Show that for any there are exactly 4 distinct homomorphisms from into . Prove that the resulting semidirect products are nonisomorphic groups of order . (These four groups, with the cyclic group and the generalized quaternion group, are all the groups of order which have a cyclic subgroup of index 2.)

We begin with two lemmas.

Lemma 1: Let be an integer. Suppose and are integers such that, for all integers and , mod . Then mod 2. Proof: Note that mod . Suppose mod 2. Let . Then we have mod , a contradiction when is odd. Thus mod . Now choosing odd, we have mod ; thus mod 2.

Lemma 2: Let be an integer. Suppose and are integers such that, for all integers and , mod . Then mod and mod 2. Proof: Note that mod . Suppose mod 2. Let . Then we have mod . Since is odd, we have mod for all , which is absurd. Thus mod 2. Now let be odd; we have mod ; again since is odd we have mod , so that mod .

We found that there are 4 distinct homomorphisms in two lemmas to the previous exercise. Moreover, writing and , these are given as follows. , , , and .

Let . We will now show that these are distinct.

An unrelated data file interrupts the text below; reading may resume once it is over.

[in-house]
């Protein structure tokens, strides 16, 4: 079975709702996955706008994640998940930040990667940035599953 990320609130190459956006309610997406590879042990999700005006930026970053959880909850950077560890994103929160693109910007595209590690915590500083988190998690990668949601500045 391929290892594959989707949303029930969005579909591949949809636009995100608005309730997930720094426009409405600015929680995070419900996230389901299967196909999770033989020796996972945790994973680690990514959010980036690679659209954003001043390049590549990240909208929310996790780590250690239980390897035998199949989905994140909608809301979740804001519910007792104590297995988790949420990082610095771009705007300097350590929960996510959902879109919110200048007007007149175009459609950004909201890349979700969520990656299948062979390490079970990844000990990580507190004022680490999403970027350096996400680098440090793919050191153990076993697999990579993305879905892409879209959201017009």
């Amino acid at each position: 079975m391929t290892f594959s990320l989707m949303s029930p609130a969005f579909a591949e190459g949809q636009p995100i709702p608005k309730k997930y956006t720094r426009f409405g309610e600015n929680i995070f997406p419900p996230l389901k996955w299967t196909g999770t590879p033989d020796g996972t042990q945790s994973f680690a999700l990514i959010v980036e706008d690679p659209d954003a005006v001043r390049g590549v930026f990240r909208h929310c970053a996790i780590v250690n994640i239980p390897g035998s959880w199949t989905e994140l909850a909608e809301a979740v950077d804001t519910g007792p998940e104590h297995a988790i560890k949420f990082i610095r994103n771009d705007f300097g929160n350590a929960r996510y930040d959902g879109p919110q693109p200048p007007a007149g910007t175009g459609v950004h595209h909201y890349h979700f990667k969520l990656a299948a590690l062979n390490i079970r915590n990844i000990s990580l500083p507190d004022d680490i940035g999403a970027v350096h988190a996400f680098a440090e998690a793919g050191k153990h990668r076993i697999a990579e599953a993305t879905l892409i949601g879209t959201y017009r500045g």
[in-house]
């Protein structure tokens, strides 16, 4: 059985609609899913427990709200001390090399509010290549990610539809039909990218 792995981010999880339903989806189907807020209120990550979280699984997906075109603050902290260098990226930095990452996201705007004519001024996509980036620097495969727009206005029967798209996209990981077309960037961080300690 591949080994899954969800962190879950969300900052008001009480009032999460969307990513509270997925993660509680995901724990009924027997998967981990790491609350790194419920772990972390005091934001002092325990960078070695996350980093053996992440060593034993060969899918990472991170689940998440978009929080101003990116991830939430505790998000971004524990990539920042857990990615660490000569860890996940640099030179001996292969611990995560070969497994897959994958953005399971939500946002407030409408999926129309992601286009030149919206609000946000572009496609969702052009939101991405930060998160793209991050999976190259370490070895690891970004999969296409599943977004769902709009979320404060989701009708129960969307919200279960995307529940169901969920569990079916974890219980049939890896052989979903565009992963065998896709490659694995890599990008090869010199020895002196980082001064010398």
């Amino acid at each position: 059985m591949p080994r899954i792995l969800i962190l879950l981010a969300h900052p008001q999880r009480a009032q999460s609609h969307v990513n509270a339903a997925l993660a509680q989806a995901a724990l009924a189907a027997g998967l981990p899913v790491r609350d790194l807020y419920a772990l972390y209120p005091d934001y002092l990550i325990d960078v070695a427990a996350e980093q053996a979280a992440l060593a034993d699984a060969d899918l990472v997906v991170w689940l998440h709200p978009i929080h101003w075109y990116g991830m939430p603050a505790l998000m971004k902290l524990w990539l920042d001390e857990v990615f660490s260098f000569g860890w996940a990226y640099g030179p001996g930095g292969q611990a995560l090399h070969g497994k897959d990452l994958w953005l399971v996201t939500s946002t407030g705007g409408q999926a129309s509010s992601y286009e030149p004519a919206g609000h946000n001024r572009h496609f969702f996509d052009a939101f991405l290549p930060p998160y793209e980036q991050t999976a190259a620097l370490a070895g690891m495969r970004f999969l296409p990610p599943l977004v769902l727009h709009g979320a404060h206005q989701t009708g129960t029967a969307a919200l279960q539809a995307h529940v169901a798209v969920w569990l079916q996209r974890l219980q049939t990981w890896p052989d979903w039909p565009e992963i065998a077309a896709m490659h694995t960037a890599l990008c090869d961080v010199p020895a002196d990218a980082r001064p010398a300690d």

Note that is trivial, so that is abelian. However, the remaining groups are not abelian, so is distinct from the remaining three.

Note that . By this previous exercise, .

Now is generated by and , and we have . Thus this group has the presentation . Similarly, has the presentation .

We now compute the centers of and .

Every element of can be written as where and , and there are such expressions. Since we know by other means that , every element of can be written in this form uniquely. Let and let . Then is equal to . Comparing exponents and using Lemma 1, we have mod 2. Thus . Now note that and , so that ; thus .

Performing the same analysis on reveals that .

Thus is distinct from and .

We know that has elements of order 2. Suppose has order 2; then . If , then , so that . If , then mod , so that mod 2. There are such numbers between 0 and . Thus has elements of order 2, and .